Risks of adverse pregnancy and birth outcomes according to maternal age and inter-pregnancy interval

Project number: 
15-109
Approval date: 
Thursday, March 3, 2016
Principal Investigator: 
Schummers,Laura
Institution: 
Harvard Medical School
Funding Agency: 
NIH (US)
Datasets requested: 
Medical Services Plan (BC Ministry of Health)
Deaths (BC Vital Statistics Agency)
PharmaNet
Hospital Separations (BC Ministry of Health)
Income band (Statistics Canada)
Consolidation - demographic (Ministry of Health)
Perinatal Services BC
consolidation - census geocodes
Research objective: 

Specific Aim 1: Estimate the absolute risk of 14 adverse pregnancy and birth outcomes according to 1-year increments of maternal age at pregnancy. We will estimate the absolute risks of preeclampsia, gestational diabetes, spontaneous preterm delivery, indicated preterm delivery, cesarean delivery, spontaneous vaginal delivery, severe postpartum hemorrhage, severe maternal morbidity, in-hospital maternal mortality, stillbirth, small for gestational age birth (SGA), neonatal intensive care unit (NICU) stay >=48 hours, neonatal mortality, and a composite maternal-perinatal adverse outcome index according to maternal age at first pregnancy in 1-year increments. Findings will inform prepregnancy counseling and public health messaging.

Aim 1b. Determine how sensitive previous findings are to exposure and referent group definitions. We will conduct analyses using each dichotomous cutoff (e.g., >=35 or >=40) and each referent group (e.g., 20-24,

Specific Aim 2: Use a causal framework to estimate the proportion of the effect of age at pregnancy on adverse birth outcomes that would be eliminated if multiple pregnancies and adverse complications of pregnancy were completely prevented. We propose to conduct a mediation analysis to identify the extent to which the effect of age at first pregnancy on the risk of adverse outcomes (cesarean delivery, spontaneous and indicated preterm delivery, severe postpartum hemorrhage, severe maternal morbidity, maternal mortality, stillbirth, SGA, NICU stay >=48 hours, and newborn death) is mediated by preeclampsia, gestational diabetes, and multiple gestations.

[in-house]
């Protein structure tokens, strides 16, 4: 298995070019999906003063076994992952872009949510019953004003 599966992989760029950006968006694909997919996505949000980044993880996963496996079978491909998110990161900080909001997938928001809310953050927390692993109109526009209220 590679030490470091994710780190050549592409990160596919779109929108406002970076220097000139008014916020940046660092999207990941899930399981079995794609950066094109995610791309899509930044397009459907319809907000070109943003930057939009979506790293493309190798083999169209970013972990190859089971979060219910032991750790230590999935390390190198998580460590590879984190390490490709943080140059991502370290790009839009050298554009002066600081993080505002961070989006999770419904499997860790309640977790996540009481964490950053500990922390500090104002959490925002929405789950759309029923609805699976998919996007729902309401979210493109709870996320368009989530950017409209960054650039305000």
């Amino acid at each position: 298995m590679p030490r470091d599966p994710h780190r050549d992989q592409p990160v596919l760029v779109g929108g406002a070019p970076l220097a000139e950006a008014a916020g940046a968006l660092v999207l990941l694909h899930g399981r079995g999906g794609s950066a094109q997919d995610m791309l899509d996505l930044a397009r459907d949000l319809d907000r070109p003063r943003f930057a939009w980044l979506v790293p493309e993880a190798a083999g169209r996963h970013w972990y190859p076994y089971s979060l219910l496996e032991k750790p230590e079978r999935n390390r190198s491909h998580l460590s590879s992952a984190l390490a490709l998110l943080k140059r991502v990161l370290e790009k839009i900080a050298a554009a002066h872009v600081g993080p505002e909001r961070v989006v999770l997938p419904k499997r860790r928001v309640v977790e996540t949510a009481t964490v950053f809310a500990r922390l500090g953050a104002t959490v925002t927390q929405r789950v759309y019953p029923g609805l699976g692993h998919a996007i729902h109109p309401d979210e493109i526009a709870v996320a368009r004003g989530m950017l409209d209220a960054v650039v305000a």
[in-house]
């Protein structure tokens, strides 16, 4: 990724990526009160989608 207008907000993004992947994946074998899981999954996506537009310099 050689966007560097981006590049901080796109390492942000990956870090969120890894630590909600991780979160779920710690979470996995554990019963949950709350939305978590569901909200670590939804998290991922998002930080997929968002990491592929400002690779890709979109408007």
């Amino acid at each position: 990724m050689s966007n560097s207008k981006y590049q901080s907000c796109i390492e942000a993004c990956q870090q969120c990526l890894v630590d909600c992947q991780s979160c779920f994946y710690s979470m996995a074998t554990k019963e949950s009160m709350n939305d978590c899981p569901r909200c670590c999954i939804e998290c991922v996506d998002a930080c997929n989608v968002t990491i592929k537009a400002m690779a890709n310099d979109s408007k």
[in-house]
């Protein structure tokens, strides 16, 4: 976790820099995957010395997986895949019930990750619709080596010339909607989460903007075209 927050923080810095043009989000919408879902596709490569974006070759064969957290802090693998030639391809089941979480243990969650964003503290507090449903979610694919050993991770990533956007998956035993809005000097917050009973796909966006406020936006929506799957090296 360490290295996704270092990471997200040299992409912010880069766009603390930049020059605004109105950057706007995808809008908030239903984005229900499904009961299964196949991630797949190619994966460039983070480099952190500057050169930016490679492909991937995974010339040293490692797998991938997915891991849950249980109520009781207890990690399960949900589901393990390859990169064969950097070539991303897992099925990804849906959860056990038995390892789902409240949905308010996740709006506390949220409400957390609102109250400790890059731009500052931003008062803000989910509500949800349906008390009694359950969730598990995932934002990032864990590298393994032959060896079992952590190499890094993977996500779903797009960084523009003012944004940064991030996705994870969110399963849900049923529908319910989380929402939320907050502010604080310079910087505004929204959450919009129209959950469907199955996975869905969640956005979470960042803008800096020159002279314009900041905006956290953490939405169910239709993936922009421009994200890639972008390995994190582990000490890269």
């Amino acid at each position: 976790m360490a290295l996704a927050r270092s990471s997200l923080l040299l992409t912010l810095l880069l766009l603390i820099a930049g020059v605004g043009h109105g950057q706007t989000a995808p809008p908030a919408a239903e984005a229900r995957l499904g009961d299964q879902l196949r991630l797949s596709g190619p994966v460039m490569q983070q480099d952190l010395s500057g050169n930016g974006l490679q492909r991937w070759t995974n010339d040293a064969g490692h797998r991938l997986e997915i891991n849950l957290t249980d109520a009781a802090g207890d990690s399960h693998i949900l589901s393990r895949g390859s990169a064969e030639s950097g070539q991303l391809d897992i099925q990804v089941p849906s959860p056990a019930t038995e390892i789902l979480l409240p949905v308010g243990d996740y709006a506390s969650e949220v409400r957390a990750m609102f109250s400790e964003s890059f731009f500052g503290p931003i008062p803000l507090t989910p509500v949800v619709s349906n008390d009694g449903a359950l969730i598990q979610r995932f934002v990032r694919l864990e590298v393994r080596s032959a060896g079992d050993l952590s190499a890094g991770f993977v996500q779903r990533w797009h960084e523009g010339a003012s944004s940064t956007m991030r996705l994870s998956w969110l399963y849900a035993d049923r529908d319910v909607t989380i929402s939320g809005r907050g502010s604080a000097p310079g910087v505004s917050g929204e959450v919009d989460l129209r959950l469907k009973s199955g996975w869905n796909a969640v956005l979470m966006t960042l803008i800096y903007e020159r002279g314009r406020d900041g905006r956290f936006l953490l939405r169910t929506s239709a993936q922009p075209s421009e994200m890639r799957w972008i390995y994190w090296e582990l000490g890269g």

Specific Aim 3: Identify the optimal inter-pregnancy interval for women aged 30 or older. We will compare the outcomes of pregnancies to women aged 30 or older according to different inter-pregnancy intervals. We will examine whether the recommended inter-pregnancy interval for the general population (18-23 months between delivery and subsequent pregnancy) is applicable to this specific population or whether specific guidelines targeting an older population are necessary. We will examine separately nulliparous and parous women in this age group, as parity may modify these effects. To date, this population has little evidence to guide timing of subsequent pregnancies. These results will fill this knowledge gap, with immediate application to clinical practice, practice guidelines, and public health communication.

Publications: 

Journal Publication